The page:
Single breath counting for the evaluation of pediatric respiratory function: derivation of a “normogram”

Lawrence Edward Kass, Kristy Putnam

Research output: Contribution to journalArticle

1 Scopus citations

Abstract

Single breath counting (SBC) is the measurement of how far an individual can count in cadence with a metronome set at 2 beats per second in a normal speaking voice following a maximal effort inhalation. Previous work has demonstrated that it correlates well with standard measures of pulmonary function. The objective of this study is to derive a “normogram” of healthy children showing the expected SBC value as a function of easily measured physiologic parameters (age, gender, height, and weight). This was a prospective observational study of a convenience sample of healthy children presenting for well-child checks or non-respiratory complaints at a large tertiary care center. Correlation was determined by the Pearson’s product correlation coefficient (r) and r2 determined as a measure of shared variance. Multiple regression analysis was performed on demographic data to determine a best linear fit with calculation of the coefficient of determination (R2). A total of 105 children served as the basis for analysis; 54 (51.4 %) were male and average age was 9.7 (median 10, range 3–15) years. For both males and females, height correlated most strongly with SBC score (r = 0.730 and 0.725, respectively). In both genders, height alone accounted for more than 50 % of the observed variance in the results (r2 = 0.533 and 0.526, respectively). Breath counting, an easy to perform test that appears to correlate well with standard measures of pulmonary function and shows promise for measuring asthma severity in children. We present an equation for predicting normal results (a “normogram”).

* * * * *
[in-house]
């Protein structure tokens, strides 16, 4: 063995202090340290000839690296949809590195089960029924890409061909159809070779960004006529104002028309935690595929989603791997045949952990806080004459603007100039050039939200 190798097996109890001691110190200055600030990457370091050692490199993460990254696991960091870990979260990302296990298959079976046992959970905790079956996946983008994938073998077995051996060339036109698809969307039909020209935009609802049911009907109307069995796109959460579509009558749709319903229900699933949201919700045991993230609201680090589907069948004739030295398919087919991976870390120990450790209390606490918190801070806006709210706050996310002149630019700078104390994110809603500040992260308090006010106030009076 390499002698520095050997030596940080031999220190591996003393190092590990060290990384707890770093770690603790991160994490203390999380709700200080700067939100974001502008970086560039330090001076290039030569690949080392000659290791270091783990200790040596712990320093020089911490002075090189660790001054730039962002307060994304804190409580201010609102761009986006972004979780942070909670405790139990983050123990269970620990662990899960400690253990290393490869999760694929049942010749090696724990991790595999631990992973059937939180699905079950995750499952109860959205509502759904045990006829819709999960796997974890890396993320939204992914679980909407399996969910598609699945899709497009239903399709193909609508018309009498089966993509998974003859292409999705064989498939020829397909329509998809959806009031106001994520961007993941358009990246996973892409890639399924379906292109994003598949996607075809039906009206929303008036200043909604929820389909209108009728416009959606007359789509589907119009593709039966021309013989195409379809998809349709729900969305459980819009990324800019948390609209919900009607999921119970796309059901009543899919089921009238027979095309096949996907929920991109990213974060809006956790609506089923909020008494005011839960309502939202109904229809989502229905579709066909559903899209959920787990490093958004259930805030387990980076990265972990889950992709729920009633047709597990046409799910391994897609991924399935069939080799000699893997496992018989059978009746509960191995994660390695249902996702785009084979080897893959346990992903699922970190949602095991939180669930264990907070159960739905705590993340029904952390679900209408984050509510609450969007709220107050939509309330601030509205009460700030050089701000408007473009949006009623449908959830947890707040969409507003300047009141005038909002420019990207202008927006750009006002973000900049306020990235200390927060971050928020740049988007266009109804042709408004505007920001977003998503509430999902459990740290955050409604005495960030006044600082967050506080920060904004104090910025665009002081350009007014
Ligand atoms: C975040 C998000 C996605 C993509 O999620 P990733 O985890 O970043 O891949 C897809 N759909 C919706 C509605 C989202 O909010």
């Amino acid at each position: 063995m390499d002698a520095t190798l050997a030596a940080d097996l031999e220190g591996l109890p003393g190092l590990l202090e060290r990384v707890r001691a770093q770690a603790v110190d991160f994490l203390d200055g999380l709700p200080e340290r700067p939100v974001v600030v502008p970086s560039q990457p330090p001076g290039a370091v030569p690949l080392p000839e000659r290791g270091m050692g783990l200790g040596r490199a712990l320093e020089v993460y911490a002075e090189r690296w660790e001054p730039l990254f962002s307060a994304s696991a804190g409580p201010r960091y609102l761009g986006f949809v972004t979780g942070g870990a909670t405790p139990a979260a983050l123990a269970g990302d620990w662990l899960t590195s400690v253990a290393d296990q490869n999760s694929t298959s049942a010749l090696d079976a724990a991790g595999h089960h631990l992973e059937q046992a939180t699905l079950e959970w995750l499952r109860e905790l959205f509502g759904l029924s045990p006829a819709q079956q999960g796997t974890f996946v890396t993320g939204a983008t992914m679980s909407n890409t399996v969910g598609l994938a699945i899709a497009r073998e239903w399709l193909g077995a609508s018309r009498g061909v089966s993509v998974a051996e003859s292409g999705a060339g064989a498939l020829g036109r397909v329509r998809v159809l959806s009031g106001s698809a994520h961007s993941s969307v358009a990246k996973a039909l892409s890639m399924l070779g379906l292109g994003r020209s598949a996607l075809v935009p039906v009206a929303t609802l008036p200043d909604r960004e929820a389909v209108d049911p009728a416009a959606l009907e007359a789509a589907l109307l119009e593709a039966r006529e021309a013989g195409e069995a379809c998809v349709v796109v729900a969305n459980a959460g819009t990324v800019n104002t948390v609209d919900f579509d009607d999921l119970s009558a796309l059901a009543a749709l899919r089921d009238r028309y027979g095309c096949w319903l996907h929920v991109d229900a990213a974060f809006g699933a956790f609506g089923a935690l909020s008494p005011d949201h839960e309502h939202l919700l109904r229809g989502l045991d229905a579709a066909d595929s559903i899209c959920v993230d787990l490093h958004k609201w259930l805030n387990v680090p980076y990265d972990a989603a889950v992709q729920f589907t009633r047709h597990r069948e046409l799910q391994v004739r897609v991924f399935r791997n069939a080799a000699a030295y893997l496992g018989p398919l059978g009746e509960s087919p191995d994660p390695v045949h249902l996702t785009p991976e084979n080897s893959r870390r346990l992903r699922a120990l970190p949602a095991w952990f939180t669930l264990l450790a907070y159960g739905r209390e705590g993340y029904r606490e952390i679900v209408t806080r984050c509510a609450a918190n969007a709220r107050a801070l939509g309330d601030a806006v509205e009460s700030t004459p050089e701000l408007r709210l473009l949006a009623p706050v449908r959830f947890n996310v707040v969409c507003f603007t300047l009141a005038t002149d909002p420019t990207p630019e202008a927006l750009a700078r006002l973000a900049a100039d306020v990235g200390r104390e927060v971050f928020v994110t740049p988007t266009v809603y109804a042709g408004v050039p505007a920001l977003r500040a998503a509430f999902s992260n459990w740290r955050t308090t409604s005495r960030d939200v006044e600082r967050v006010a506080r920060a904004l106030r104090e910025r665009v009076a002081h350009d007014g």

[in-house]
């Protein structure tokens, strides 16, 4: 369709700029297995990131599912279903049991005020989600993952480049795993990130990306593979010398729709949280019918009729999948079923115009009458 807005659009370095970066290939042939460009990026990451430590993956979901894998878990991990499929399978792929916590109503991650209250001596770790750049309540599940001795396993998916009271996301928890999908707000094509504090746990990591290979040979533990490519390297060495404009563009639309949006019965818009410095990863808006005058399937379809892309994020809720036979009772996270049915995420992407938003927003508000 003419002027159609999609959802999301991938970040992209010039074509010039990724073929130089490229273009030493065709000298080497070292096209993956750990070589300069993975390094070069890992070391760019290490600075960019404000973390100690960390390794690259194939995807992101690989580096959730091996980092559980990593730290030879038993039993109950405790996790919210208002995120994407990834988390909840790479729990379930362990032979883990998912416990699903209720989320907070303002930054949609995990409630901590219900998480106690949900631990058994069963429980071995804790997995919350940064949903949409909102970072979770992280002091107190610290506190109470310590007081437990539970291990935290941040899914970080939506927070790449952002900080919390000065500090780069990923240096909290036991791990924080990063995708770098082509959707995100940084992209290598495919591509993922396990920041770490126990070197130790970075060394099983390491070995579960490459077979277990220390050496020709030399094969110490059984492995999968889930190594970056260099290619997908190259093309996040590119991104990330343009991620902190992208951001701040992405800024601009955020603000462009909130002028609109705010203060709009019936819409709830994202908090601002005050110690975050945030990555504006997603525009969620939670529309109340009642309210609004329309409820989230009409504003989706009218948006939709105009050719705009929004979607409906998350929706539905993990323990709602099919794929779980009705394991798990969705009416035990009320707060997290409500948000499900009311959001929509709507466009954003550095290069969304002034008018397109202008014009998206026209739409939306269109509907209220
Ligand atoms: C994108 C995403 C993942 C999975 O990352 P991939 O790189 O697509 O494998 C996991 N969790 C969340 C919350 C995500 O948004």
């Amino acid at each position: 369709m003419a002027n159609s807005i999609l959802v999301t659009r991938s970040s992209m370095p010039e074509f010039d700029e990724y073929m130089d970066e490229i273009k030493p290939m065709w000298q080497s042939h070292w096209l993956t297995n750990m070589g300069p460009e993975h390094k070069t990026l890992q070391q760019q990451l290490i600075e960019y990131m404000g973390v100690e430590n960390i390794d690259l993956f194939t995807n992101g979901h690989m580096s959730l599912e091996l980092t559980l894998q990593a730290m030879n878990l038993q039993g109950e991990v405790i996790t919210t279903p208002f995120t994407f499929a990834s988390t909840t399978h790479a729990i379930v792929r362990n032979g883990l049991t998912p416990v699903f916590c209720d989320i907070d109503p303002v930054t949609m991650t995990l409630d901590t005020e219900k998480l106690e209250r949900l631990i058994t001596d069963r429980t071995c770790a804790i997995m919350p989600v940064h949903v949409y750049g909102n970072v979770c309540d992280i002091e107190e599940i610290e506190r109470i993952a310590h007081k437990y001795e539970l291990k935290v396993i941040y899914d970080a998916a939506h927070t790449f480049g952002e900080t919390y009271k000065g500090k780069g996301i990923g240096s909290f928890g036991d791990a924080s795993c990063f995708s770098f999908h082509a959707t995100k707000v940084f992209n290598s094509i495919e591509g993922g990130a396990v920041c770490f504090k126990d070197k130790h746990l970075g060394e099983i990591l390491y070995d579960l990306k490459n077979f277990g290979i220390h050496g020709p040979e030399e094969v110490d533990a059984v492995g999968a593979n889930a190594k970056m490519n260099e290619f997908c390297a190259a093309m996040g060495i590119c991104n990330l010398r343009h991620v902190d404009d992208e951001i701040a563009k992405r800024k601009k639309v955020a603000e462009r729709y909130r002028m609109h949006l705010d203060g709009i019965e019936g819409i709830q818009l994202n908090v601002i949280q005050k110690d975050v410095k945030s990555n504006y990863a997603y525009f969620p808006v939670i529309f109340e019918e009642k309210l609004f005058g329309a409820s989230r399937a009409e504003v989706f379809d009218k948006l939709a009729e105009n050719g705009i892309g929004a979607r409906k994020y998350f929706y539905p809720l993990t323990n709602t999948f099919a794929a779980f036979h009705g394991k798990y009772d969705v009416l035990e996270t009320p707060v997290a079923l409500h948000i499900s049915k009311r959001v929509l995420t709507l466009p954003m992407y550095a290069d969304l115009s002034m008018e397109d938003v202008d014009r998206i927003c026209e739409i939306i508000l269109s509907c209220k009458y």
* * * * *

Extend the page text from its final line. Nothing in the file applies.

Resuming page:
Original languageEnglish (US)
Pages (from-to)225-228
Number of pages4
JournalInternal and Emergency Medicine
Volume11
Issue number2
DOIs
StatePublished - Mar 1 2016

All Science Journal Classification (ASJC) codes

  • Internal Medicine
  • Emergency Medicine

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